In November 2017, Leonardo da Vinci’s Salvator Mundi sold at auction for…
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In November 2017, Leonardo da Vinci's Salvator Mundi sold at auction for $450.3 million in just under 20 minutes.
But what gives a piece of art such value? And just how big is the art investment sector?
The art market
In 1990, global art sales secured $14.3 billion. But in 2019, the sector boomed by over six per cent compared to 2018, exceeding $67.4 billion in sales.
Looking worldwide, the U.S., Britain and China are the leaders in the global art division. Globally, the U.S. dominates this market, with an estimated market share of 44 per cent, reaching $29.9 billion in sales for 2018 alone.
The U.K. reported 21 per cent of this estimated market share, while China was third in line, reporting 19 per cent in revenue for the overall sector.
When we take a look at Australia, cultural activity employees close to 600,000 people and contributes almost $111 billion to Australia's GDP, or six per cent, with the art sector earning $4.2 billion in reported sales for 2018.
That kind of capital makes art a worthy — and tasteful — investment for those in the know.
The Art Index model
Capitalising on this investment class in Australia is the team behind Art Index. Founded in 2007, the team came together to provide eagle-eyed investors with exposure to fine art as an investment opportunity.
The team worked through the Global Financial Crisis and came out in 2010 and 2011 as one of BRW Magazine’s ‘Fast 100’ emerging companies.
Established as a force to be reckoned with, Art Index had a singular vision; to provide investors with independent access to in-depth art research, and to accommodate art sales and rental services.
“Our main motivation is the supply of investment quality art to investors, collectors and art lovers alike,” the company states.
When it comes to this alternative investment asset, Art Index can offer its investors low-risk, fixed returns of up to 10.25 per cent a year on their investments, sometimes for up to a minimum of 3 years.
It’s an important thing to consider when balancing the risk of art investment over time, particularly against the industry’s global growth.
How reliable is this growth?
If you're thinking of investing in this multi-billion-dollar industry, there are a few points to reflect on. While it may be encouraging to understand that 60 per cent of auction turnaround is valued at $1.4 million, the art industry has been variable when looking at the past decade.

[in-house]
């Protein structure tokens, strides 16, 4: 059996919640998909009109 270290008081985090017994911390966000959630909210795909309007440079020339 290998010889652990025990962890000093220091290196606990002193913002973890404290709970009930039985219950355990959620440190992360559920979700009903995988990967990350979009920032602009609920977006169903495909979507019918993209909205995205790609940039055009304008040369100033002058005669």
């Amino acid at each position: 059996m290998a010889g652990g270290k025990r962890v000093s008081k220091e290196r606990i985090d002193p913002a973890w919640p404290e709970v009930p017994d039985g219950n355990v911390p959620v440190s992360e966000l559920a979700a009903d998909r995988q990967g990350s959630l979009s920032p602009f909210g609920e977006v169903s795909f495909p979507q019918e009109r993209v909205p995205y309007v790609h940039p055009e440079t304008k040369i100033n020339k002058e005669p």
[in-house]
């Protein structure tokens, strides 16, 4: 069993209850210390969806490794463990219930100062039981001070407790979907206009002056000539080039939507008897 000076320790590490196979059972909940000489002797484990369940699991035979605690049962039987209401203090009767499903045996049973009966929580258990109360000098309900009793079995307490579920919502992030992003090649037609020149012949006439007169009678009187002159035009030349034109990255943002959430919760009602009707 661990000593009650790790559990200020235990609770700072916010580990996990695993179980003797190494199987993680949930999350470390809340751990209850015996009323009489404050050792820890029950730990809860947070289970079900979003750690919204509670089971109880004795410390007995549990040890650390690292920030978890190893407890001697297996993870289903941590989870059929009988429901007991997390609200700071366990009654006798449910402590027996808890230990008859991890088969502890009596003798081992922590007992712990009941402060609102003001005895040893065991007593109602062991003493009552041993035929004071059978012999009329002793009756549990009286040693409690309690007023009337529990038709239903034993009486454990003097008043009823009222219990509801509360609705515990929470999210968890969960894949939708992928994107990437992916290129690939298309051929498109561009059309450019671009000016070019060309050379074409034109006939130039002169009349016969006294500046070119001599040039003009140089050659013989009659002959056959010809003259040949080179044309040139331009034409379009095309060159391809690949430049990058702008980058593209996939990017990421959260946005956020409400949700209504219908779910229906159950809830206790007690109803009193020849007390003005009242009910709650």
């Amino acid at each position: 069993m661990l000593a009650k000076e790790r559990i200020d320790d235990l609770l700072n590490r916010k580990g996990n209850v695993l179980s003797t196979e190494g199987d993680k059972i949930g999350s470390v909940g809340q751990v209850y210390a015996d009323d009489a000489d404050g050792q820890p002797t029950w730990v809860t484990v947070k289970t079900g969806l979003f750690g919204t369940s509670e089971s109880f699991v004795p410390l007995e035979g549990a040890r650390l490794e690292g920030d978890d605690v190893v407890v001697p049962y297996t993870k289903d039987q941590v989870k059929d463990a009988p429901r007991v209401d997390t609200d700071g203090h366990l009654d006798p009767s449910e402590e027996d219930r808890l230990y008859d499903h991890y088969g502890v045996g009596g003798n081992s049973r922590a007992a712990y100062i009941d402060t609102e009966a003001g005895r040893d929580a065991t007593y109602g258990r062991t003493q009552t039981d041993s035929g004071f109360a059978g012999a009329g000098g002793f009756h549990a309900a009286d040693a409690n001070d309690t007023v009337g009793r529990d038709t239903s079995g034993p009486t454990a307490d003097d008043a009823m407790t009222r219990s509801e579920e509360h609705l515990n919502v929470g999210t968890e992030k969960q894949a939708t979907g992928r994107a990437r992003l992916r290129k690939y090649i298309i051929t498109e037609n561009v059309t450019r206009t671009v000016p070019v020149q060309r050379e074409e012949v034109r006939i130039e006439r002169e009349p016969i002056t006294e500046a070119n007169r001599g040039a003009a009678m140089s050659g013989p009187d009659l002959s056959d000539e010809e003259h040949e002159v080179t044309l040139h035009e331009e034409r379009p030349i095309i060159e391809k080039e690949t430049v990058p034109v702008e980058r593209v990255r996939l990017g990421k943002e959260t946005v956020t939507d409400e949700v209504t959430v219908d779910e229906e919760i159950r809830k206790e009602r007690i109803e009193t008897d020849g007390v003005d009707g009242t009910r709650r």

Both value and demand dropped in the sector following the Global Financial Crisis in 2008 as economic transactions slowed. And, when we take a look at the sector as a whole, between 2018 and 2008, the total gain for the decade was just over 8.7 per cent – underwhelming to say the least.
So, what makes art an attractive investment opportunity? It boasts strong capital gain in the long run. From 1990 to 2019, price increase has been a major contributor to the 600 per cent growth in turnover.
Judith Neilson says she’s been collecting art since she was a child. One of her first purchases came about when visiting relatives on the Kalahari, where she was presented with a bell that had fallen from a horse’s bridle.
“That was the start of my collecting and I have still got the bell. Sixty- seven years ago it was quite a privilege to be given something like that, it was fantastic,” Neilson says.
Over the years, Judith Neilson has acquired one of the largest art collections in Australia, which is set to be worth over $100 million. However, as with any investment, she knows diversifying an investment portfolio with art comes with it’s own unique risks.
What are the risks of investing?
When it comes down to it, the art investment transaction deals primarily with selling and buying art. While it sounds simple, art can be tricky to buy and sell.’
Joanna Bialynicka-Birula sums this up simply in her paper on investing in art; “the level of financial returns from works of art does not solely depend on the levels of purchase and sale prices.”